By Jim Schutze
By Rachel Watts
By Lauren Drewes Daniels
By Anna Merlan
By Lee Escobedo
By Alice Laussade
By Scott Reitz
In his brilliant analysis of Emerson, Lake and Palmer, legendary critic Dave Marsh wrote that quality music could never come simply by force-feeding the complexities of classical music through rock and roll amplifiers. Although many have tried (with practicably bloated results) to fuse Beethoven and Chuck Berry, it wasn't until Brian Eno stumbled upon what would come to be called "ambient music" that folks began to understand the inherent and subtle power of strings and bows. Now a host of newer acts prove to have learned this lesson well.
The Landau Orchestra is not really an orchestra at all, more like two guys (Matt Young and Grant Wheeler) and an ensemble of capable players who produce electronic music that features well-integrated hints of jazz and folk. Janus Plays Telephone, the catchy and cathartic sophomore effort, is ambient music for fans of Miles Davis and Van Morrison. Warm and appealing, this is the kind of music guaranteed to impress the guests at your next dinner party.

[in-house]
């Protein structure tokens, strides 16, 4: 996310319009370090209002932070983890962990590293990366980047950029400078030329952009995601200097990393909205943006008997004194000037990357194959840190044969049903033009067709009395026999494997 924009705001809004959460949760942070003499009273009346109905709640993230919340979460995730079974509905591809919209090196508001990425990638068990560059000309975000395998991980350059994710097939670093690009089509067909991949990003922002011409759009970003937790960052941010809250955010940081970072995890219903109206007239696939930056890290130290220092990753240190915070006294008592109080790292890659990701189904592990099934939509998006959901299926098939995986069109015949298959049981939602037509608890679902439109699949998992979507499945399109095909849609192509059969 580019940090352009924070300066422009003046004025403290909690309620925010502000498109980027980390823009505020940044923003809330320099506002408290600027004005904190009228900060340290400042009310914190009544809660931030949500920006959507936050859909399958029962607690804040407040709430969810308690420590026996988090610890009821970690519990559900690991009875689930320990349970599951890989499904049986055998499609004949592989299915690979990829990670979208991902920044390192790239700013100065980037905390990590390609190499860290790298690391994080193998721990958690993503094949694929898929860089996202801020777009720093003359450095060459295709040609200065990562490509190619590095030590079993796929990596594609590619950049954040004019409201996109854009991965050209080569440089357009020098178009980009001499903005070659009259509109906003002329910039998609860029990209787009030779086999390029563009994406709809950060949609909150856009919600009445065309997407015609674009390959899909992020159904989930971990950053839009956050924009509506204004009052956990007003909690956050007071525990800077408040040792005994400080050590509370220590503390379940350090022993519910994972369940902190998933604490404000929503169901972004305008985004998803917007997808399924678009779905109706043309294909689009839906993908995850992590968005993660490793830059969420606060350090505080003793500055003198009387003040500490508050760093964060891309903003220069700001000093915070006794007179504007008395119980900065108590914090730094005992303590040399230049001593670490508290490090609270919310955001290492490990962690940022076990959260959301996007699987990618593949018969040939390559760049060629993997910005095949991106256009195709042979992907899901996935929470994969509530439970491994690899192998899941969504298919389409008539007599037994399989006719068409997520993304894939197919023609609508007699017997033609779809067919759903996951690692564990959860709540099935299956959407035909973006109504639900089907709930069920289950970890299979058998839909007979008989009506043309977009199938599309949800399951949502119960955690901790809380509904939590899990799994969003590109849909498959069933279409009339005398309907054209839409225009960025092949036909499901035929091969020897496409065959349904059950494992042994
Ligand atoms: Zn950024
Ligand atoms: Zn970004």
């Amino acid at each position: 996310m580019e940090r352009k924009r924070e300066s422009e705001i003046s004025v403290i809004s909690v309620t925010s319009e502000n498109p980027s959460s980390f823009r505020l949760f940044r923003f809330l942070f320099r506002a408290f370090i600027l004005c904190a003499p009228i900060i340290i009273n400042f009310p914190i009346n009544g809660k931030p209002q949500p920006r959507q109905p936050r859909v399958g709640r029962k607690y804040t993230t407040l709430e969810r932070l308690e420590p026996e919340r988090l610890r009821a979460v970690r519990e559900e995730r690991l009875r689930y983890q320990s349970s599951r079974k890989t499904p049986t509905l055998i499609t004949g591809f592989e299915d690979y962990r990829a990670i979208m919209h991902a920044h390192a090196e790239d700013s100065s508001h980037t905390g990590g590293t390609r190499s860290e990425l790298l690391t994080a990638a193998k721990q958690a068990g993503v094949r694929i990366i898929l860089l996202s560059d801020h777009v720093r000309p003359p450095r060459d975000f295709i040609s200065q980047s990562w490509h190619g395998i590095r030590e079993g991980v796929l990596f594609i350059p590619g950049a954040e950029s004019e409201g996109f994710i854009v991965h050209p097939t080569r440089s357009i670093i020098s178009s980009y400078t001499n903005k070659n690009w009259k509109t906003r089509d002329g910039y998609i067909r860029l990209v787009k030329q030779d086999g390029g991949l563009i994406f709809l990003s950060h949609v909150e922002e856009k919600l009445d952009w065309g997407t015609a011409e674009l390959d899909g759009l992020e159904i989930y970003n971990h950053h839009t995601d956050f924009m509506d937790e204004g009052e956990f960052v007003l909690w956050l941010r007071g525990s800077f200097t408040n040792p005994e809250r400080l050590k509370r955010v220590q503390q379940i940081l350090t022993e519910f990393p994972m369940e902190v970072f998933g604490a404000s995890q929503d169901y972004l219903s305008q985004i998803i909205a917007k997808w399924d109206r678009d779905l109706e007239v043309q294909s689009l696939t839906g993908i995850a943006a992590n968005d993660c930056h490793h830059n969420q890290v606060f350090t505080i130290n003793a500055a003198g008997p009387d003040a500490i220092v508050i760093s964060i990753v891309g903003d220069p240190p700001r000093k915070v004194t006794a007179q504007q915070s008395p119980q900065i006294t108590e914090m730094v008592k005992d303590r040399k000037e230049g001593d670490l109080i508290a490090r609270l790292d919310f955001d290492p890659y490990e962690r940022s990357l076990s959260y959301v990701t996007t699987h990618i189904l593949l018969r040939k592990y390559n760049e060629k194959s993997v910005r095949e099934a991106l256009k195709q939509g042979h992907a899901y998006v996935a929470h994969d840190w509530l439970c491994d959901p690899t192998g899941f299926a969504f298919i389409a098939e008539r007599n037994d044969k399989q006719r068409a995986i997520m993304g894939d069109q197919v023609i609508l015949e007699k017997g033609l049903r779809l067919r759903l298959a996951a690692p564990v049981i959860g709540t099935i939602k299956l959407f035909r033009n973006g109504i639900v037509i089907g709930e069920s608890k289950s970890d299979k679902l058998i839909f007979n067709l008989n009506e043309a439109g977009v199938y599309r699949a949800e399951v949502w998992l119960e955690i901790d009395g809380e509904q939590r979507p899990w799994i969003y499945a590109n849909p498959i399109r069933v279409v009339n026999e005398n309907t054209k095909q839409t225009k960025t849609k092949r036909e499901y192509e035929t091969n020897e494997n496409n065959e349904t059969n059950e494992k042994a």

Prelude to the Sea is the debut EP of Sur La Mer, the brainchild of Atsu Nagayama, best known for her work with The Boredoms. Much more traditionally centered than anything in her résumé, the four generically titled movements are grandiose in scope but never succumb to neo-classical heavy-handedness. Engagingly pretty, the sweep and power of "Adagio" and "Allegro" offer the perfect backdrop for repainting your kitchen with style.
Small Sails is a film- and music-making collective from Portland who plow ground similar to The Books and Album Leaf, but with a definite lean toward conventional pop. Similar Anniversaries, the band's recent effort, is hypnotic and inviting, just enough crystalline shine to make the most warped electronica palatable.
Hailing from Iceland, Ben Frost has scored numerous film, dance and multimedia productions and has collaborated with Sigtryggur Baldursson of the Sugarcubes. Frost's most recent effort, Theory of Machines, is a dense mélange of sound and texture that is both dreamlike and dramatic. "We Love You, Michael Gira," Frost's tribute to the leader of the Swans, ebbs and swells like a weary machine, sputtering a memorable spell of dissonance and disharmony.
Terry Riley is considered to be the father of neo-classicism and his 1964 composition In C is one of the landmarks of minimalism. Recently performed by the Ars Nova Percurama Percussion Ensemble in Copenhagen under the direction of Paul Hillier, the piece loses none of its protracted oomph. Indeed, by incorporating a large chorus to accompany the marimbas, vibraphones and gongs, Hillier has made Riley's work even more challenging and essential.